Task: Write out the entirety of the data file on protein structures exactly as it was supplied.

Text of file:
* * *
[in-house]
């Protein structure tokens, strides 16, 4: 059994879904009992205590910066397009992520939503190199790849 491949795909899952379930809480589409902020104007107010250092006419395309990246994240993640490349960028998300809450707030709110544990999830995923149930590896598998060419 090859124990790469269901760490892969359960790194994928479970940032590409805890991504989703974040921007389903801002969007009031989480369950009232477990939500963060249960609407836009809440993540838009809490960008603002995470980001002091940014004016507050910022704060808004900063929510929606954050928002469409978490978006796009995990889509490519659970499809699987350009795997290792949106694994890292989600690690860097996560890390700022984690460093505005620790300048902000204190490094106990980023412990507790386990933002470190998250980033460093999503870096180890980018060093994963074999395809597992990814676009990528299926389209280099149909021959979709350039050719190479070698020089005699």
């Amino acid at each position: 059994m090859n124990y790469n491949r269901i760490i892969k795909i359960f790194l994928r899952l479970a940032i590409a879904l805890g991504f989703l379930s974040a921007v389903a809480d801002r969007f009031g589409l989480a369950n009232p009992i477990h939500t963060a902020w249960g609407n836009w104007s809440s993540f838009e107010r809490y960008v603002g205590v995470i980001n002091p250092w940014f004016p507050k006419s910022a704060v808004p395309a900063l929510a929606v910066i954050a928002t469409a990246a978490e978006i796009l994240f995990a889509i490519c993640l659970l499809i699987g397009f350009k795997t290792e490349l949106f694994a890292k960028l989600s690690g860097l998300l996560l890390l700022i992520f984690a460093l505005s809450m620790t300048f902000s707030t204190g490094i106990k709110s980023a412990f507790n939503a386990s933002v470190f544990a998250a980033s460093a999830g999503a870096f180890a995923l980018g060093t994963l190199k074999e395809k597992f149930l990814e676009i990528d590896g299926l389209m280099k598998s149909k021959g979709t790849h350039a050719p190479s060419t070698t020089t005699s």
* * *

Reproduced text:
[in-house]
């Protein structure tokens, strides 16, 4: 059994879904009992205590910066397009992520939503190199790849 491949795909899952379930809480589409902020104007107010250092006419395309990246994240993640490349960028998300809450707030709110544990999830995923149930590896598998060419 090859124990790469269901760490892969359960790194994928479970940032590409805890991504989703974040921007389903801002969007009031989480369950009232477990939500963060249960609407836009809440993540838009809490960008603002995470980001002091940014004016507050910022704060808004900063929510929606954050928002469409978490978006796009995990889509490519659970499809699987350009795997290792949106694994890292989600690690860097996560890390700022984690460093505005620790300048902000204190490094106990980023412990507790386990933002470190998250980033460093999503870096180890980018060093994963074999395809597992990814676009990528299926389209280099149909021959979709350039050719190479070698020089005699």
């Amino acid at each position: 059994m090859n124990y790469n491949r269901i760490i892969k795909i359960f790194l994928r899952l479970a940032i590409a879904l805890g991504f989703l379930s974040a921007v389903a809480d801002r969007f009031g589409l989480a369950n009232p009992i477990h939500t963060a902020w249960g609407n836009w104007s809440s993540f838009e107010r809490y960008v603002g205590v995470i980001n002091p250092w940014f004016p507050k006419s910022a704060v808004p395309a900063l929510a929606v910066i954050a928002t469409a990246a978490e978006i796009l994240f995990a889509i490519c993640l659970l499809i699987g397009f350009k795997t290792e490349l949106f694994a890292k960028l989600s690690g860097l998300l996560l890390l700022i992520f984690a460093l505005s809450m620790t300048f902000s707030t204190g490094i106990k709110s980023a412990f507790n939503a386990s933002v470190f544990a998250a980033s460093a999830g999503a870096f180890a995923l980018g060093t994963l190199k074999e395809k597992f149930l990814e676009i990528d590896g299926l389209m280099k598998s149909k021959g979709t790849h350039a050719p190479s060419t070698t020089t005699s």